Photo of Adam Afriyie

Adam Afriyie (Windsor, Conservative)

To ask the Secretary of State for Health what recent assessment he has made of the effect of adaptive trials on the productivity of pharmaceutical research and development.

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Simon Burns (The Minister of State, Department of Health; Chelmsford, Conservative)

A systematic review of drug development or drug licensing decisions that could inform a quantitative answer to the question is not available. The answer is based on the experience of the Medicines and Healthcare products Regulatory Agency in submissions received for scientific advice, clinical trial and marketing authorisation applications.

Group-sequential trials are the most common and longest established type of adaptive design. They are in widespread use and have been for many years. Trials with this type of design are proposed and conducted by the pharmaceutical industry and by academic groups, and are endorsed and accepted by regulatory agencies worldwide. A group-sequential trial that meets stopping criteria at an interim analysis (for 'efficacy' representing a success, or for 'futility' representing a failure) will, in many circumstances, mean that resources which would have been spent on the continuation of the trial to be used elsewhere, increasing productivity. For example, all clinical trial sponsors designing Phase III confirmatory clinical trials in oncology would consider a group-sequential design with the possibility of early stopping for efficacy. It should be noted though that running a group-sequential design does add additional costs which would not be present if interim analyses were not conducted so it is not always beneficial to use such a design.

Trials with sample size modifications are also uncontroversial. Before a trial begins there may not be enough information to make a good estimate of the required sample size and results from an interim analysis can be used to better inform the decision. This can improve productivity by avoiding resources being wasted in unnecessarily large trials, or on trials which turn out to be too small to answer the study objectives and have to then be repeated.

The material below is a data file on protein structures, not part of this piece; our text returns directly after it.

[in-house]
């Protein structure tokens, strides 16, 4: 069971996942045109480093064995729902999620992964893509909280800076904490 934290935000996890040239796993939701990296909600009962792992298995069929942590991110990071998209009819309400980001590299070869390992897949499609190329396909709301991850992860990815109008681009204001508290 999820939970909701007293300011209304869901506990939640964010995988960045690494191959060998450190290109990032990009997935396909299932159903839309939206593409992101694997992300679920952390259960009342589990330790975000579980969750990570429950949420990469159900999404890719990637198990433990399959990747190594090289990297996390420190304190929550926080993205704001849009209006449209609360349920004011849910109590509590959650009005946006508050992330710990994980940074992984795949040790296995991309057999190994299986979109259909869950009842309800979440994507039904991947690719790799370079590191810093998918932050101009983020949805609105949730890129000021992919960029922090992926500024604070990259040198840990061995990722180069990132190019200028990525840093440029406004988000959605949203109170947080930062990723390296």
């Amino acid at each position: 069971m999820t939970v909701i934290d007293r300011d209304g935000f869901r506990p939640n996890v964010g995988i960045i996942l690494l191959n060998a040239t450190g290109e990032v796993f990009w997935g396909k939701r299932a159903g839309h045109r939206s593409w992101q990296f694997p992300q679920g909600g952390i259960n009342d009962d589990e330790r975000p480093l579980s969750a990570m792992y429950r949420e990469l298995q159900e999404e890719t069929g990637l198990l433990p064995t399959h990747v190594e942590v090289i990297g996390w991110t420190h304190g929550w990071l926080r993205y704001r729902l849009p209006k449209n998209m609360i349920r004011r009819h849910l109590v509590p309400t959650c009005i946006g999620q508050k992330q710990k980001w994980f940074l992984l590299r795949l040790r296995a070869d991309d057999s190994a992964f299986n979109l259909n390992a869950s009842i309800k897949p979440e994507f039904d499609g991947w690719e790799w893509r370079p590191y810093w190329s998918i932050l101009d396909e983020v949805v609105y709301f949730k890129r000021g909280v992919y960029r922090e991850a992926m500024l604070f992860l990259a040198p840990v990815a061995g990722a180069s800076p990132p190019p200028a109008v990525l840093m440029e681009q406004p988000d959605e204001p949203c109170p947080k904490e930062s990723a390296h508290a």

More recently other types of adaptive design have started to be seen, possibly encouraged by the European Medicines Agency reflection paper on the subject.

Many recent scientific advice applications have involved trials where treatment arms are discontinued after an interim analysis. For example a trial may begin with five different strengths of an experimental treatment being compared to placebo, and, based on the interim analysis, recruitment is stopped into all of the experimental strengths except for one. While many companies have sought advice on this approach the number of such trials that have been completed and submitted as part of a marketing authorisation application is limited so it is not possible to know if they would lead to productivity increases at this time. The approach could avoid the need for separate trials for dose selection and then to provide conclusive evidence of efficacy/safety for that dose, so there is potential for productivity gains. However, the need to make the dose decision quickly and without allowing wide dissemination of the interim results of the still blinded ongoing trial could mean that poorer decisions on the choice of dose are made, leading to failed trials and decreased productivity. In addition, the statistical penalties that have to be applied after dose selection to avoid increasing the number of false positive trials may also cause an increase in the number of patients needed. Therefore it is too early to say whether these newer types of adaptive design will increase productivity.

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